37.1.3 Clinical manifestations and diagnosis of schistosomiasis
The infected person’s immune system reacts against the parasites’ eggs in their blood vessels, which are recognised as ‘foreign bodies’. The immune reaction causes an acute inflammation around the eggs, which can lead to chronic symptoms (see Box 37.1). Note that the clinical manifestations of schistosomiasis are mainly related to the immune response against the eggs in the intestine or bladder – the symptoms are not due to the worms themselves. The adults can survive in the person’s body for up to 20 years, releasing around 300 eggs every day.
Box 37.1 Clinical manifestations of schistosomiasis
- Dermatitis (itching) where a parasite has penetrated the person’s skin. This so-called ‘swimmer's itch’ occurs most often with Schistosoma mansoni, manifesting two or three days after invasion as an itchy rash on the affected areas of the skin.
- The main symptoms of Schistosoma mansoni infection of the intestines are abdominal pain and bloody diarrhoea. A blood test usually reveals signs of anaemia and the abdomen may be swollen due to enlargement of the liver. If the infection remains untreated it can lead to permanent liver damage in advanced cases.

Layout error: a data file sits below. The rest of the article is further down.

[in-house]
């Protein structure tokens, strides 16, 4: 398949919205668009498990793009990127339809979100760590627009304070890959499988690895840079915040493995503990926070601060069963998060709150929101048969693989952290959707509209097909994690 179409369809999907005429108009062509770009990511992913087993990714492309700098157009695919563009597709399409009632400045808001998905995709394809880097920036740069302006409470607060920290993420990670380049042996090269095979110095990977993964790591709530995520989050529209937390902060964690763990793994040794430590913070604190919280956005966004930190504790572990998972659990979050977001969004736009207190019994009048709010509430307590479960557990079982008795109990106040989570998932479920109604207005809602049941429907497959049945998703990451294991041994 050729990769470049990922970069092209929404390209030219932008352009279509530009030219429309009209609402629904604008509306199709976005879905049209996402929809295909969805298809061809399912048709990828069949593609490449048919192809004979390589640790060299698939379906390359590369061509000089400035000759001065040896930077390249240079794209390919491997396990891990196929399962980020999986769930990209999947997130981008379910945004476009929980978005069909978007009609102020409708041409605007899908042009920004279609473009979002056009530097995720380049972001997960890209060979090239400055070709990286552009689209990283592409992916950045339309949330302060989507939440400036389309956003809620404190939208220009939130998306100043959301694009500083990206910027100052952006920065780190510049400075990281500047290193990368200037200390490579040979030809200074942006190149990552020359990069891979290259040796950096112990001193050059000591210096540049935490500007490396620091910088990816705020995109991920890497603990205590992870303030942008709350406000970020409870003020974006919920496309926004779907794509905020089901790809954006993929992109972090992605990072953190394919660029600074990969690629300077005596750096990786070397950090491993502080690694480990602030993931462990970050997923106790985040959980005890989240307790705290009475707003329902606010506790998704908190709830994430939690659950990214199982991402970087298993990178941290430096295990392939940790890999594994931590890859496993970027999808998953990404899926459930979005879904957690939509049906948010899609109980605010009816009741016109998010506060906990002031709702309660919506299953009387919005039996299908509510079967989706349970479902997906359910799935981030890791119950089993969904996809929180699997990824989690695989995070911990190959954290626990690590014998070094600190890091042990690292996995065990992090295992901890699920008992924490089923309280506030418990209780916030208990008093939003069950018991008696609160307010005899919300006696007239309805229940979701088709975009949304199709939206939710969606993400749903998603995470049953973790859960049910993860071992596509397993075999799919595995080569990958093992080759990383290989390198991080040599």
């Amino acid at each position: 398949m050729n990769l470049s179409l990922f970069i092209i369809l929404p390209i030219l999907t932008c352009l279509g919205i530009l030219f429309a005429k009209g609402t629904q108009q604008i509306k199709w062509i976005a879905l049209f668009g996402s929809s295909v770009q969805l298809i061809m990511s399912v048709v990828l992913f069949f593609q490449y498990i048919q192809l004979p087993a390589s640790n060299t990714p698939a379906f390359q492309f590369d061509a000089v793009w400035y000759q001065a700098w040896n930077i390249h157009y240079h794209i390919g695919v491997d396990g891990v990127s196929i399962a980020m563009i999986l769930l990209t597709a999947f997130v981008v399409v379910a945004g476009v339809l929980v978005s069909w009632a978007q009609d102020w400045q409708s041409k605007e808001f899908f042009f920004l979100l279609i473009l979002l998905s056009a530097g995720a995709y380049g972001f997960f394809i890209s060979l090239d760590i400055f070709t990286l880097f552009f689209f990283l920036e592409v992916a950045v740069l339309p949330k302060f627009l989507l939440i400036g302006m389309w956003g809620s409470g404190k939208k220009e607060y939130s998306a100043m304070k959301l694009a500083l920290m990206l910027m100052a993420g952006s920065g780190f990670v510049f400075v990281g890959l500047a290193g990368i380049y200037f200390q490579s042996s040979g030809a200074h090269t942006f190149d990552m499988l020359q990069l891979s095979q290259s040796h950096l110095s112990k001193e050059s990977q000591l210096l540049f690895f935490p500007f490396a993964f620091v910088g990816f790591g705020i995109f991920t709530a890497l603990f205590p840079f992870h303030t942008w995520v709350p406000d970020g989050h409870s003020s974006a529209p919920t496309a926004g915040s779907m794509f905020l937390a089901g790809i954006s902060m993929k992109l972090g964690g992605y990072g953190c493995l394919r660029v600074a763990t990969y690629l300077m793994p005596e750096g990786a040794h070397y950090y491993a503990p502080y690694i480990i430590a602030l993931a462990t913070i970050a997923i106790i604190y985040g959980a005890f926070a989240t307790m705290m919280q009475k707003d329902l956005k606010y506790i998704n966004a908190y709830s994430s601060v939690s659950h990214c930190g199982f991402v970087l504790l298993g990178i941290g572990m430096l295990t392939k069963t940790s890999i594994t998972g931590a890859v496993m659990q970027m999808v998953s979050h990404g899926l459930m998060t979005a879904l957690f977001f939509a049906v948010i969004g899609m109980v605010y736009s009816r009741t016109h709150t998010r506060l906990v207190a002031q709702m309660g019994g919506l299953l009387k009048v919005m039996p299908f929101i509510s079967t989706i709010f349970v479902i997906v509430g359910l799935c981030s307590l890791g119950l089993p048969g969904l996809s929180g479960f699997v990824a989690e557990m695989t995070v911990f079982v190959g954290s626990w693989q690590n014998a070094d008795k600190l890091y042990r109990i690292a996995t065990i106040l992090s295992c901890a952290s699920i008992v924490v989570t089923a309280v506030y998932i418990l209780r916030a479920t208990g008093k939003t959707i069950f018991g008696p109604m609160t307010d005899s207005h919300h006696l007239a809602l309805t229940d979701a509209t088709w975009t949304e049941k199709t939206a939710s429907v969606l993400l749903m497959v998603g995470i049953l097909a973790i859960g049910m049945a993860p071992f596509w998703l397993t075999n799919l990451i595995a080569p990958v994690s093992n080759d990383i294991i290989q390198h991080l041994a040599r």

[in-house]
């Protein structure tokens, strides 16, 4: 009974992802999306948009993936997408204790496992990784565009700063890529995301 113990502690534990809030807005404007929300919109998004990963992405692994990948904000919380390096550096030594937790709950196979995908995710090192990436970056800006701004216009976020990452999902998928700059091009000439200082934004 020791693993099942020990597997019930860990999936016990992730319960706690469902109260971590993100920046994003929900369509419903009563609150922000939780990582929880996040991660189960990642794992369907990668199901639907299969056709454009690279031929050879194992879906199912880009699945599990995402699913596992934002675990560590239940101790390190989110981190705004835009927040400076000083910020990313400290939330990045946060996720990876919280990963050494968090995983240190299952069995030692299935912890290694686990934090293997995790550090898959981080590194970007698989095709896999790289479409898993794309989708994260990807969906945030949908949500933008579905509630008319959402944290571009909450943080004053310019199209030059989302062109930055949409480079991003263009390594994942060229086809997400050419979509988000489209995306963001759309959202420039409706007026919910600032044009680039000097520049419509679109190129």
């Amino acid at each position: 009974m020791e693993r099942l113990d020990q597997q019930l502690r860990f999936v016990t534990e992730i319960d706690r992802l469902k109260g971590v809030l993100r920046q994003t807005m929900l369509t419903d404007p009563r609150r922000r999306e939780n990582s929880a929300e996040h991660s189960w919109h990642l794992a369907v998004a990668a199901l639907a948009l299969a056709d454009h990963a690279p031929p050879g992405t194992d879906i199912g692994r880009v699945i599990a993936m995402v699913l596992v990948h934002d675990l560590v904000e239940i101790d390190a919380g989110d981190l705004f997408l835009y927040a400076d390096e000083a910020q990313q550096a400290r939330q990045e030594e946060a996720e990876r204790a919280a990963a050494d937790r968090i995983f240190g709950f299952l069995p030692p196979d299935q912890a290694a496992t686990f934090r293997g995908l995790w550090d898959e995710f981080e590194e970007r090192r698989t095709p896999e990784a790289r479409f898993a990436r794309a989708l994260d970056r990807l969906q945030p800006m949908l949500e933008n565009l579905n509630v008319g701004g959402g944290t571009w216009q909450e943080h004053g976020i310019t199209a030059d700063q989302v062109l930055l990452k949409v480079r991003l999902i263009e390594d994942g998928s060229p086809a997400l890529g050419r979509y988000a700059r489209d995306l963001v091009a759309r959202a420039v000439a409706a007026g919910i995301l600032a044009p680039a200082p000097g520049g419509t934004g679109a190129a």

- The main symptoms of Schistosoma haematobium infection of the bladder are pain during urination, frequent need to urinate, and blood in the urine. If the infection remains untreated it can lead to chronic bladder diseases, including cancer, and permanent kidney damage. It may also lead to infertility in men, and pain during sexual intercourse and vaginal bleeding in women.
The clinical manifestations (described above) should lead you to suspect cases of schistosomiasis. Asking children if they have seen any blood in their urine is an important way of detecting whether Schistosoma haematobium is common in the area. The diagnosis of schistosomiasis is confirmed in a laboratory by direct observation of the parasite eggs in samples of faeces or urine examined under the microscope (Figure 37.5).
37.1.2 Mode of transmission of schistosomiasis
37.1.4 Prevention and control of schistosomiasis